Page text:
# FET amplifier input impedance

1. Feb 29, 2012

### sandy.bridge

Hello all,
In one of our labs we determined the input impedance of a FET amplifier circuit via a potentiometer. We were told it was due to "maximum power transfer theorem" (something we have not learnt yet). Essentially we attached a potentiometer in series with the input of the circuit and initially had it set to zero. We then adjusted the potentiometer until the initial input voltage was halved. Following, the resistance of the potentiometer was measured, as this resistance was claimed to be equal in magnitude to the input impedance.

Is it possible for someone to explain this?

Last edited: Feb 29, 2012
2. Feb 29, 2012

### skeptic2

The maximum power transfer theorem simply says that in order to get maximum power to the load, the load impedance must be equal to the source impedance.

The pot is inserted as an adjustable source impedance.

When the voltage across the pot is equal to the voltage across the input then the two resistances are equal. With the two resistances equal, the voltage at the junction of the pot and the input is half the supply value.

What value did you measure for the input impedance?

3. Feb 29, 2012

### vk6kro

Usually source impedance is something you can't do anything about and you want to get as much power into a load as possible.

If the load resistance is too high, then you get only a small current, while if it is too low, then there is to much voltage drop across the source resistance.

It works out that the maximum power is delivered when the load resistance equals the source resistance.

In your experiment, none of this is being done.

It is an application of the voltage divider principle where if you have two equal resistors in series then they will have equal voltages across them.

Conversely, if two resistors in series have equal voltages across them, then the resistors have equal resistance.

So, you can use this to measure an unknown resistance.

Last edited: Feb 29, 2012
4. Feb 29, 2012

### sandy.bridge

Nope, we initially had a potentiometer resistance of zero with the input being an ac signal of 206mV peak-peak, the circuit was fed with Vcc=10V. We adjusted the potentiometer until the input voltage to the circuit was ~100V peak-peak, and at this time the potentiometer had a resistance of 142KOhm

5. Feb 29, 2012

### jim hardy

~ 100 milliVolts perhaps, and what frequency?

At 60 hz is 142K about .02 uf ?

6. Feb 29, 2012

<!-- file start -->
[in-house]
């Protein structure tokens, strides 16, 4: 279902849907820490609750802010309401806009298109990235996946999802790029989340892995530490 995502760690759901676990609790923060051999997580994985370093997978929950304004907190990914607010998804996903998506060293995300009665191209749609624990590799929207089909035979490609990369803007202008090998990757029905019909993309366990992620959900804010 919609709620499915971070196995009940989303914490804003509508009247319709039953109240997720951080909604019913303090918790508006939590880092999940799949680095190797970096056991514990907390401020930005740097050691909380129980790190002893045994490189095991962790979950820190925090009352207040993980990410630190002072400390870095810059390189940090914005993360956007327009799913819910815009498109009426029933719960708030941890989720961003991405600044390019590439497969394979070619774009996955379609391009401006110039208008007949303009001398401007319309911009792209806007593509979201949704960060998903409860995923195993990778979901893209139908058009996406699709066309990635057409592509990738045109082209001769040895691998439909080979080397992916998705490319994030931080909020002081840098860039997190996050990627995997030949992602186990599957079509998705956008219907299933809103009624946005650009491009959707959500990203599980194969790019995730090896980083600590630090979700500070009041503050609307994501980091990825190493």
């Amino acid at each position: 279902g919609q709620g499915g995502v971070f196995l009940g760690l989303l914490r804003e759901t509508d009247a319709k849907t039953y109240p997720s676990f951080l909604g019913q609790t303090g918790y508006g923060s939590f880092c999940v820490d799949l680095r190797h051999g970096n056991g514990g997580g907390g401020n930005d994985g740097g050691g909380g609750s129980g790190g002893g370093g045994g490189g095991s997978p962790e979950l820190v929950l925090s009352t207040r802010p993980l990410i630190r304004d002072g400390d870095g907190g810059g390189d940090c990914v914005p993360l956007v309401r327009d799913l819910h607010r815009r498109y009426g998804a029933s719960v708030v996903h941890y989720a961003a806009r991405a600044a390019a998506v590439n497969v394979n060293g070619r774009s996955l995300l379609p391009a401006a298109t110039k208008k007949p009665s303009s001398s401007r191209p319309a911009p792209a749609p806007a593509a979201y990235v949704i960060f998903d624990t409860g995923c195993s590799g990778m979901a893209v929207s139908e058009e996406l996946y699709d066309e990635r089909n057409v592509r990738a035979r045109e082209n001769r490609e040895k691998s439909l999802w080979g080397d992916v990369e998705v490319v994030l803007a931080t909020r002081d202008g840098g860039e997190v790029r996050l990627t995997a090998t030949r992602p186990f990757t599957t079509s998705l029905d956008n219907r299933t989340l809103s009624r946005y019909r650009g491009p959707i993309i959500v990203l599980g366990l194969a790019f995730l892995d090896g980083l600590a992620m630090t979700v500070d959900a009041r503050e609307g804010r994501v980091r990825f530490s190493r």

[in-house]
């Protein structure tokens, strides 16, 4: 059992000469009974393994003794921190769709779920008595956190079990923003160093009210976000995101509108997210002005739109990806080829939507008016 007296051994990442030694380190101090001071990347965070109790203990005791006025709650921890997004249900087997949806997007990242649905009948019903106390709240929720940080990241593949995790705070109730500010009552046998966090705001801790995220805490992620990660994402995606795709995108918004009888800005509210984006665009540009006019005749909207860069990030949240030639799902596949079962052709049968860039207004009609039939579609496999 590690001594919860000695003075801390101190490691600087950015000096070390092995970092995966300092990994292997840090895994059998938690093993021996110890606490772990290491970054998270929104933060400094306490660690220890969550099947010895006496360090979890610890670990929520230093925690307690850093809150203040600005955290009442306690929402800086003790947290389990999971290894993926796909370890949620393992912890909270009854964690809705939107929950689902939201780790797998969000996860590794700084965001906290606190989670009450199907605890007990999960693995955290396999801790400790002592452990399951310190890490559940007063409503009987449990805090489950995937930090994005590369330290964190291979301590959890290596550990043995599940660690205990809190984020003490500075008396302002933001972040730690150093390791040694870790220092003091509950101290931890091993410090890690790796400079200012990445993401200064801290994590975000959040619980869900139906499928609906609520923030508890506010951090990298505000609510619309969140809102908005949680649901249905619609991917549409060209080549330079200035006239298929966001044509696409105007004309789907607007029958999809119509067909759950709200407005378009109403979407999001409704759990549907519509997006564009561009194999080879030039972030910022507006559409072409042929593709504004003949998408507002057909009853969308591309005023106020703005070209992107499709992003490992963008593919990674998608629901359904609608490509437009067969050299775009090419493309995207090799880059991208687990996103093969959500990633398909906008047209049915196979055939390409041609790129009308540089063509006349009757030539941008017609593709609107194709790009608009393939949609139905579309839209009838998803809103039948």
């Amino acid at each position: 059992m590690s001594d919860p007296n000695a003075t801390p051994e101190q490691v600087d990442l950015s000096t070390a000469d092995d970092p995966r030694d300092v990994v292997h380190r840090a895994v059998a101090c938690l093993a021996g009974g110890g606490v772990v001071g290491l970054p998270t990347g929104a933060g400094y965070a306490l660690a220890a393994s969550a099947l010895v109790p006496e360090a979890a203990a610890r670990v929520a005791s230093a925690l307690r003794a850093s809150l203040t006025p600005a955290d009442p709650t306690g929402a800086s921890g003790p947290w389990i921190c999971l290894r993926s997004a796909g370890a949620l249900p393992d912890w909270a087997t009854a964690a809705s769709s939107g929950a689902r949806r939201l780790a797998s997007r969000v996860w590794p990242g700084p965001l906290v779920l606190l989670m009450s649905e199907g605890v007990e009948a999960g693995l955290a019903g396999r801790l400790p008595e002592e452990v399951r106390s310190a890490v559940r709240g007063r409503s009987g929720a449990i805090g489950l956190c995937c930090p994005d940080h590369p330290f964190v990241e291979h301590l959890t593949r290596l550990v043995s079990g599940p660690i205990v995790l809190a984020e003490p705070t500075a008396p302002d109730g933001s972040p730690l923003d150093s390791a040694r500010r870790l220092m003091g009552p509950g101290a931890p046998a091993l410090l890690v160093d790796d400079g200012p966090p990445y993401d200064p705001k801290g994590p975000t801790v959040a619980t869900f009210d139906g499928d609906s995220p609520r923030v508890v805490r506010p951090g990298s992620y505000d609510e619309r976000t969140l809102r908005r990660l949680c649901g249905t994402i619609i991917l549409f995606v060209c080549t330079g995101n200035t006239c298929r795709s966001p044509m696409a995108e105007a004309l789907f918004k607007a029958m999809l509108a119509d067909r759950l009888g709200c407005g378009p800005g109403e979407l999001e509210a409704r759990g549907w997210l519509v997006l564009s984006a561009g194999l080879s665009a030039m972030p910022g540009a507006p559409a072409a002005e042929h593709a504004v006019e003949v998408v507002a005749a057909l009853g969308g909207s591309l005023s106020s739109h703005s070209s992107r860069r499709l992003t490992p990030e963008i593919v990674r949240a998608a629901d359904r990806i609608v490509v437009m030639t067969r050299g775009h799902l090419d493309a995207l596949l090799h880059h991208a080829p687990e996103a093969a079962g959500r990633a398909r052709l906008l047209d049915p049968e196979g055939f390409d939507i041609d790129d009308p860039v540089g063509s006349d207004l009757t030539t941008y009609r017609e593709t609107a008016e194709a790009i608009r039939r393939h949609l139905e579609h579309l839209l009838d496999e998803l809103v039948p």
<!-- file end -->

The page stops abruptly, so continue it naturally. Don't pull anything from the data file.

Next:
### sandy.bridge

It was at 1kHz. I decided to provide a picture complementary PSPICE (finally learnt how to use it). The potentiometer was placed before C2, and the input voltage was measured there as well. 0.22uF capacitor at input and 2.24uF at output.

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7. Feb 29, 2012

### yungman

If you do it correctly, I doubted you can use a potentiometer to measure DC resistance. Particular the impedance of the MOSFET is so high way into GΩ. Even the JFET impedance is very high.

For AC, you are measuring the input and Miller capacitance of the MOSFET which the value is very high.

8. Mar 1, 2012

### vk6kro

This circuit uses resistors to set the bias of the Mosfet and the measurement includes these and the input coupling capacitor.

So, we would need to know the value of these resistors to see if they are swamping the normal and Miller capacitances of the Mosfet.

If the bias resistors and input capacitor are high enough to ignore, then the Mosfet capacitance becomes the main factor.

Volts in = 0.103 volts peak
Volts across capacitor = 0.050 volts peak

Draw the classic voltage triangle

Voltage across resistor = √( 0.103 2 - 0.0502)
= 0.090 volts peak
Note that Vresistor + V capacitor ≠ V input
Current in resistor = .09 volts / 142 K = 634 μA

Reactance of capacitor = 0.05 volts peak / 634 μA = 78845 ohms
Capacitance (frequency=1000 Hz ) = 2019 pF

This seems pretty high, even for a Mosfet, so the resistors are probably playing a part.

9. Mar 1, 2012

### sandy.bridge

We wanted the gain to be -5, so we had the following measurements
$I_D=4.49mA, V_{DS}=5.01V, V_{GS}=3.53V, R_4=249k, R_3=329k, R_2=844.15, R_1=147$

10. Mar 1, 2012

### skeptic2

At 1000 Hz, C2 won't have a significant effect. The parallel value of R3 & R4 works out to 141.7K which is very close to what you measured, good job.